The following is a brief summary of the policies guide the MIT Museum in the administration of incoming and outgoing loans to other institutions, organizations, and MIT departments. Please refer to the Collection’s Manual for the complete loan policy.
MIT Museum makes loans of objects from its collections to qualified borrowers and may request loans from other organizations or individuals for exhibition purposes. The Museum does not accept indefinite or permanent loans. Documentation of loans is maintained in Registration Loan Files.
Except as outlined below, the museum does not make loans of collections materials to individuals or Institute offices for research purposes or for use in publications. Individuals wishing to access biographical or subject files must come to the museum to conduct research. Patrons in need of photographic materials may have reproductions made at their expense. Special loan requests will not normally be considered; however, any such exceptions must be approved by the director.
Requests for loans from the museum’s collections will be evaluated according to the following criteria:
- The object is not judged to be too fragile to withstand the associated handling, shipping, and changes in climate.
- Conditions during the loan period will not endanger the object.
- The object is not needed during the requested loan period.
Loans from the collections are made at the discretion of the appropriate curator, with final approval from the director. Loans are not made for personal use or for commercial purposes. The museum will not consider requests for loans of original documentary photographs unless the borrower can show a need to exhibit the original object.
The museum does not make indefinite or permanent loans. The duration of a loan must be specified on the Loan Agreement and cannot exceed three years. Requests for loan extensions are evaluated by the appropriate curator and approved by the director. If granted, loan extensions must also be for a specified period of time, not exceeding three years.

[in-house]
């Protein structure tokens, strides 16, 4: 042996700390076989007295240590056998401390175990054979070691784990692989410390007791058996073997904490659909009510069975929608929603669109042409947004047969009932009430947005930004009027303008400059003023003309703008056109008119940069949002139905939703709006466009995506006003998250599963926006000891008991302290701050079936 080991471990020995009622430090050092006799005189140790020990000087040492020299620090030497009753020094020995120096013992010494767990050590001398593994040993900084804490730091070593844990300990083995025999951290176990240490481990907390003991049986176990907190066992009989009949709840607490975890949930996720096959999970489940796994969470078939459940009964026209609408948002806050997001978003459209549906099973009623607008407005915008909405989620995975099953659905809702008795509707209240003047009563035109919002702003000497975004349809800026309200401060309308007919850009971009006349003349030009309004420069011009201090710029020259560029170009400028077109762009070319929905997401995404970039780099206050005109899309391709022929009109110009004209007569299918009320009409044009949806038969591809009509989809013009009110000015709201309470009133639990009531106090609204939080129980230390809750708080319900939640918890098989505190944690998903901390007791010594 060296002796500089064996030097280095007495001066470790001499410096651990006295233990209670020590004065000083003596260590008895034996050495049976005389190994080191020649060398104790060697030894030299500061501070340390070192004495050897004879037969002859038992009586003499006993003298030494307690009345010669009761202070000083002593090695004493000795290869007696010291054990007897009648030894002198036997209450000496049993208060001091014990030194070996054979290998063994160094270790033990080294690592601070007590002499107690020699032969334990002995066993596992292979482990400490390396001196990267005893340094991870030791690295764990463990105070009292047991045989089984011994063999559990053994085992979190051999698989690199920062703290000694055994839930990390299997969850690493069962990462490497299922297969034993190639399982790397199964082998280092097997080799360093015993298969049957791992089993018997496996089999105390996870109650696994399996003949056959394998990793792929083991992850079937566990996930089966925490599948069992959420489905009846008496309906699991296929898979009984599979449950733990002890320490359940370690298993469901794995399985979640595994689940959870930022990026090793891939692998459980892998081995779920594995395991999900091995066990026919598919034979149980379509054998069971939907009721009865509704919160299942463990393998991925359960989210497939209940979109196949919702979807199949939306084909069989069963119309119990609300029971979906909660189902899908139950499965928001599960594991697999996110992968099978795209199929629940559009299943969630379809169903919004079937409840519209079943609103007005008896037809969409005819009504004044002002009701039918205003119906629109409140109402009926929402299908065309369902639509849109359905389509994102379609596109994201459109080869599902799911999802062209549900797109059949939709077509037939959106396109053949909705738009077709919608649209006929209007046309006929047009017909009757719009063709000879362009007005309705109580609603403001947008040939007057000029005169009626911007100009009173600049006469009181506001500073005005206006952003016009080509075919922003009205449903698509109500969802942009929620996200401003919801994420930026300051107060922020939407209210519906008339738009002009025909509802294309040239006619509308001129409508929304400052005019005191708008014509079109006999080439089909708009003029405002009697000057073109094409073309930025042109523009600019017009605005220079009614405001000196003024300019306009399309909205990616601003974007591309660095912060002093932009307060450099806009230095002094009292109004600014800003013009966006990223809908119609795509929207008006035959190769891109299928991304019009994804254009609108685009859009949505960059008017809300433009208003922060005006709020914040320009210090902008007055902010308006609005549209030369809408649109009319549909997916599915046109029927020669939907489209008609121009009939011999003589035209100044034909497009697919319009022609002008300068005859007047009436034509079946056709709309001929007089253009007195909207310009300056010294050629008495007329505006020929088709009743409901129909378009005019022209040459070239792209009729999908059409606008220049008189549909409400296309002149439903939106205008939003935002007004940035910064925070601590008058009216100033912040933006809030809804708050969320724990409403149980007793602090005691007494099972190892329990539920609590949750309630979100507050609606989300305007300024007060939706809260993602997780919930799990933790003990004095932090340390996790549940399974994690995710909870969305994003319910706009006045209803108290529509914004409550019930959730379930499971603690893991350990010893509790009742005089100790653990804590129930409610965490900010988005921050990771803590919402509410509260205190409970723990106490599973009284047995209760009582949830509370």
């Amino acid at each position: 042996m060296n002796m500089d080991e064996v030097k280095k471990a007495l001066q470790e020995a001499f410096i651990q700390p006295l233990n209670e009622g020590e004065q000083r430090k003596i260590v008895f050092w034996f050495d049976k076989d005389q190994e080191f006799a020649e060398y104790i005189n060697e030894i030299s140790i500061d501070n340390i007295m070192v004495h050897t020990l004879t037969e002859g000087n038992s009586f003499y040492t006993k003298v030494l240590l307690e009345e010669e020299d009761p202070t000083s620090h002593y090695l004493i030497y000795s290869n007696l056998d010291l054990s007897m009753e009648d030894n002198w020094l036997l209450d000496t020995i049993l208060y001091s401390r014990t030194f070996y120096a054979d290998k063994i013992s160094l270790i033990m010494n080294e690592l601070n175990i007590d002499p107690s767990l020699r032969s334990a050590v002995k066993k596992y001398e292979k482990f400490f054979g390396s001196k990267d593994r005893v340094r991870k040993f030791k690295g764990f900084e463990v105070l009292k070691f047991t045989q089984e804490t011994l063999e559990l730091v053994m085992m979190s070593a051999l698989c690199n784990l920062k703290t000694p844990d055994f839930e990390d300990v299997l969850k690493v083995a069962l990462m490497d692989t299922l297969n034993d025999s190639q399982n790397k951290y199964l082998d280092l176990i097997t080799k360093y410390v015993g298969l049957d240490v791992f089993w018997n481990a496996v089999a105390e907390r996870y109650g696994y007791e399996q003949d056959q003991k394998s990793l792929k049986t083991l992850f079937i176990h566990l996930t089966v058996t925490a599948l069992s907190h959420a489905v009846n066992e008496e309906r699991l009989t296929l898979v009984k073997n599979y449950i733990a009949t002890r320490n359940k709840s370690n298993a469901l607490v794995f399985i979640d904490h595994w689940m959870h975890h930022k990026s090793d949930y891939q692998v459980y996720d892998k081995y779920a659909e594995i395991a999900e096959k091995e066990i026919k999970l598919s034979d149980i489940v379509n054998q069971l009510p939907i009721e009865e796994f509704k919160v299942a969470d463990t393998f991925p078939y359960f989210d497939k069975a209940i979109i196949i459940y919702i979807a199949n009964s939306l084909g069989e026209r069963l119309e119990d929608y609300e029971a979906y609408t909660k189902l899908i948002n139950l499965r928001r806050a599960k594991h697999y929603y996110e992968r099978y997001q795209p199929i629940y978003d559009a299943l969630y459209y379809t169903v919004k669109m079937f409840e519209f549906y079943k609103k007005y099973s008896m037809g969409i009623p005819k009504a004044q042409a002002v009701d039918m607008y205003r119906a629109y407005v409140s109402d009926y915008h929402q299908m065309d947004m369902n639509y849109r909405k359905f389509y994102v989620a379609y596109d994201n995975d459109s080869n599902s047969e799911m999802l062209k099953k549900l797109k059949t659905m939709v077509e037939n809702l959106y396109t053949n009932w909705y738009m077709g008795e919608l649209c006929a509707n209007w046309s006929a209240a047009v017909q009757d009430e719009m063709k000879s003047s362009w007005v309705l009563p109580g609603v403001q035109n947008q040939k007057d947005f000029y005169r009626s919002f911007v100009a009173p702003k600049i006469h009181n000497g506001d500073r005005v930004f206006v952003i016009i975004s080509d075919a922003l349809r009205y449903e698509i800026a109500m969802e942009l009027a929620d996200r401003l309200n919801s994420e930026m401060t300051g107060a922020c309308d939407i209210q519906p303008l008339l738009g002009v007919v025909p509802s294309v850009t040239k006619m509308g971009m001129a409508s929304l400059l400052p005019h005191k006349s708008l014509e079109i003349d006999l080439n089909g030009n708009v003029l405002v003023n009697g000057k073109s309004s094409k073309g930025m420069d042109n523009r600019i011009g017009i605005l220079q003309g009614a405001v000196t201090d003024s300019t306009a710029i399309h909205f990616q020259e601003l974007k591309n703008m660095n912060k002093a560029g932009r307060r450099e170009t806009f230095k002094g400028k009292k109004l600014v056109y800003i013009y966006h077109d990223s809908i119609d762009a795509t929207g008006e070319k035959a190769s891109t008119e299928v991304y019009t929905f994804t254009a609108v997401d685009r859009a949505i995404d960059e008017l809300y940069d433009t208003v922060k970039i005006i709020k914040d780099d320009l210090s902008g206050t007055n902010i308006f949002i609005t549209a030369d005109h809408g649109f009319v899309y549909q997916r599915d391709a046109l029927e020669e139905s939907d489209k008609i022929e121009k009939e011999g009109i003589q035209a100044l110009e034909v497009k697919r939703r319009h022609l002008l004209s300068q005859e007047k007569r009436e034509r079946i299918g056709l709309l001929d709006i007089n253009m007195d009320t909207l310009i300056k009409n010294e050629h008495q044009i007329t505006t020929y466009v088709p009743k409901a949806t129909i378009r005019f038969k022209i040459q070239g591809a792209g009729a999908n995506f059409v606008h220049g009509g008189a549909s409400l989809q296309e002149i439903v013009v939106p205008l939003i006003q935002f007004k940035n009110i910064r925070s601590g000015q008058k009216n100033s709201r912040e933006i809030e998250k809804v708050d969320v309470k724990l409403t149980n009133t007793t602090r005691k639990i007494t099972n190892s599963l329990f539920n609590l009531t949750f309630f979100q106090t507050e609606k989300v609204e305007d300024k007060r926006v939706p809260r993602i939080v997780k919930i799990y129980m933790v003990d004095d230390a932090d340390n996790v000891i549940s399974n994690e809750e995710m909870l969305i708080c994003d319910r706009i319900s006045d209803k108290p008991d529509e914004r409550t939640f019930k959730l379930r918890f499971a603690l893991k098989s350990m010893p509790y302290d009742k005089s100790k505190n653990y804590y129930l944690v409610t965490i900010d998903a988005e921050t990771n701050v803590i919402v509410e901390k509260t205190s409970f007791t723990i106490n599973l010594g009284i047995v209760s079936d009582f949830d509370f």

Requests for outgoing loans must be made in writing to the appropriate curator and the borrower must include a current AAM Facilities Report with the request. Non-museum educational organizations must certify to MIT Museum that they are able to provide professional, museum-quality care for loaned objects before an outgoing loan will be approved.
The museum charges a loan fee of $100 per item for all outgoing loans. It considers the circumstances for each individual loan and decides whether there is a need to change or waive this amount. In addition, the borrower is responsible for any appraisal, conservation, packing, shipping, handling, and insurance costs associated with the loan. Unframed works on paper will be matted and framed by museum staff at the borrower’s expense. Mats and frames remain the property of MIT Museum.
If an outgoing loan is insured by the borrower, a certificate of insurance must be issued to MIT Museum prior to shipment of the object. If the borrower requests that MIT Museum maintain its own insurance on the object for the duration of the loan, it will be done at the borrower’s expense.
Appraisal values for insurance purposes will be based on estimations of the fair market value of the object as determined by the museum’s curatorial staff. If museum staff cannot provide an accurate valuation or if the period of the loan is greater than one year, a professional outside appraisal may be required at the borrower’s expense.
Requests for loans to the museum are made by the appropriate curator and are reviewed with consideration of the object’s provenance, its condition, the clarity of rights and title, the presence of lender imposed restrictions, and the associated costs of the loan.
MIT Museum does not accept incoming loans offered for the purposes of commercial exploitation of the object or to increase the value of the object when sold, nor does it provide long- or short-term storage services.
Loans are generally not made to members of the MIT community for decorative purposes. However, certain museum objects that relate to MIT’s unique historical contributions may be loaned to select and appropriate locations on campus. These objects are considered to be on special loan and may be removed at any time at the discretion of the director.
Objects may not be moved or re-loaned without permission from the museum, and it is the responsibility of the borrowing office to immediately report any damage to or change in the condition of the object to the museum. Works of Art on paper are not loaned, but a high quality reproduction can be obtained at the borrower’s expense.
Refer to the MIT Museum Collections Manual for more details, or contact Joan Whitlow, Registrar and Collections Manager, at 617-253-4266 or email@example.com.